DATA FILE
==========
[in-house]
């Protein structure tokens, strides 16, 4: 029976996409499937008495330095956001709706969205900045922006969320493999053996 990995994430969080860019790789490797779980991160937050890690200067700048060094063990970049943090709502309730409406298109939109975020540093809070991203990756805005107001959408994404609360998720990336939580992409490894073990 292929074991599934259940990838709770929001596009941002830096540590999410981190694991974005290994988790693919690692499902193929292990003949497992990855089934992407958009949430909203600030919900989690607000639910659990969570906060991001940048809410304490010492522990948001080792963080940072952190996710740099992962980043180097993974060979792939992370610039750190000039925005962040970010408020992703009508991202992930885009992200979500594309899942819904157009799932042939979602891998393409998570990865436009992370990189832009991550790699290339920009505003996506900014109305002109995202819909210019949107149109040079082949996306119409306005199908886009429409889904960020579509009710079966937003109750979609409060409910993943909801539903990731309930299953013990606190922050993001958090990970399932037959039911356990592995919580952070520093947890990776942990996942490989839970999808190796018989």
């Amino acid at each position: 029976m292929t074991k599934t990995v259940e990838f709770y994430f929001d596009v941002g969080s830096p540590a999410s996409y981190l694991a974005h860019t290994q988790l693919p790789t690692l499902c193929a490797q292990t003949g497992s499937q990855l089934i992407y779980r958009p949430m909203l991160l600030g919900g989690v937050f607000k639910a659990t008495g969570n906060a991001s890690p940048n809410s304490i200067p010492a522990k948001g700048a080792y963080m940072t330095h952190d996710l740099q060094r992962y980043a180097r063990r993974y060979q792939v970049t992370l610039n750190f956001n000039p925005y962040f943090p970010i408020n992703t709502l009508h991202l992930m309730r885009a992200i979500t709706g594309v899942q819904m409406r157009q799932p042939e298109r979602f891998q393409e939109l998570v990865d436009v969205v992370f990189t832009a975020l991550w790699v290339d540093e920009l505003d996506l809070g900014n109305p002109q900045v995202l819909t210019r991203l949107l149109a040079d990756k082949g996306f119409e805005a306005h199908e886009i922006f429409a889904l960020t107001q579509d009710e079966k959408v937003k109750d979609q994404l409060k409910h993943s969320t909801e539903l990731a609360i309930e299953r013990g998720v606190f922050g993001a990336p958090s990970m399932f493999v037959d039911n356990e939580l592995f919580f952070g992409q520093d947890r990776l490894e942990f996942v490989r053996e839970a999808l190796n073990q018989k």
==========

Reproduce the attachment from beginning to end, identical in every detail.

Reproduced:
[in-house]
């Protein structure tokens, strides 16, 4: 029976996409499937008495330095956001709706969205900045922006969320493999053996 990995994430969080860019790789490797779980991160937050890690200067700048060094063990970049943090709502309730409406298109939109975020540093809070991203990756805005107001959408994404609360998720990336939580992409490894073990 292929074991599934259940990838709770929001596009941002830096540590999410981190694991974005290994988790693919690692499902193929292990003949497992990855089934992407958009949430909203600030919900989690607000639910659990969570906060991001940048809410304490010492522990948001080792963080940072952190996710740099992962980043180097993974060979792939992370610039750190000039925005962040970010408020992703009508991202992930885009992200979500594309899942819904157009799932042939979602891998393409998570990865436009992370990189832009991550790699290339920009505003996506900014109305002109995202819909210019949107149109040079082949996306119409306005199908886009429409889904960020579509009710079966937003109750979609409060409910993943909801539903990731309930299953013990606190922050993001958090990970399932037959039911356990592995919580952070520093947890990776942990996942490989839970999808190796018989």
């Amino acid at each position: 029976m292929t074991k599934t990995v259940e990838f709770y994430f929001d596009v941002g969080s830096p540590a999410s996409y981190l694991a974005h860019t290994q988790l693919p790789t690692l499902c193929a490797q292990t003949g497992s499937q990855l089934i992407y779980r958009p949430m909203l991160l600030g919900g989690v937050f607000k639910a659990t008495g969570n906060a991001s890690p940048n809410s304490i200067p010492a522990k948001g700048a080792y963080m940072t330095h952190d996710l740099q060094r992962y980043a180097r063990r993974y060979q792939v970049t992370l610039n750190f956001n000039p925005y962040f943090p970010i408020n992703t709502l009508h991202l992930m309730r885009a992200i979500t709706g594309v899942q819904m409406r157009q799932p042939e298109r979602f891998q393409e939109l998570v990865d436009v969205v992370f990189t832009a975020l991550w790699v290339d540093e920009l505003d996506l809070g900014n109305p002109q900045v995202l819909t210019r991203l949107l149109a040079d990756k082949g996306f119409e805005a306005h199908e886009i922006f429409a889904l960020t107001q579509d009710e079966k959408v937003k109750d979609q994404l409060k409910h993943s969320t909801e539903l990731a609360i309930e299953r013990g998720v606190f922050g993001a990336p958090s990970m399932f493999v037959d039911n356990e939580l592995f919580f952070g992409q520093d947890r990776l490894e942990f996942v490989r053996e839970a999808l190796n073990q018989k």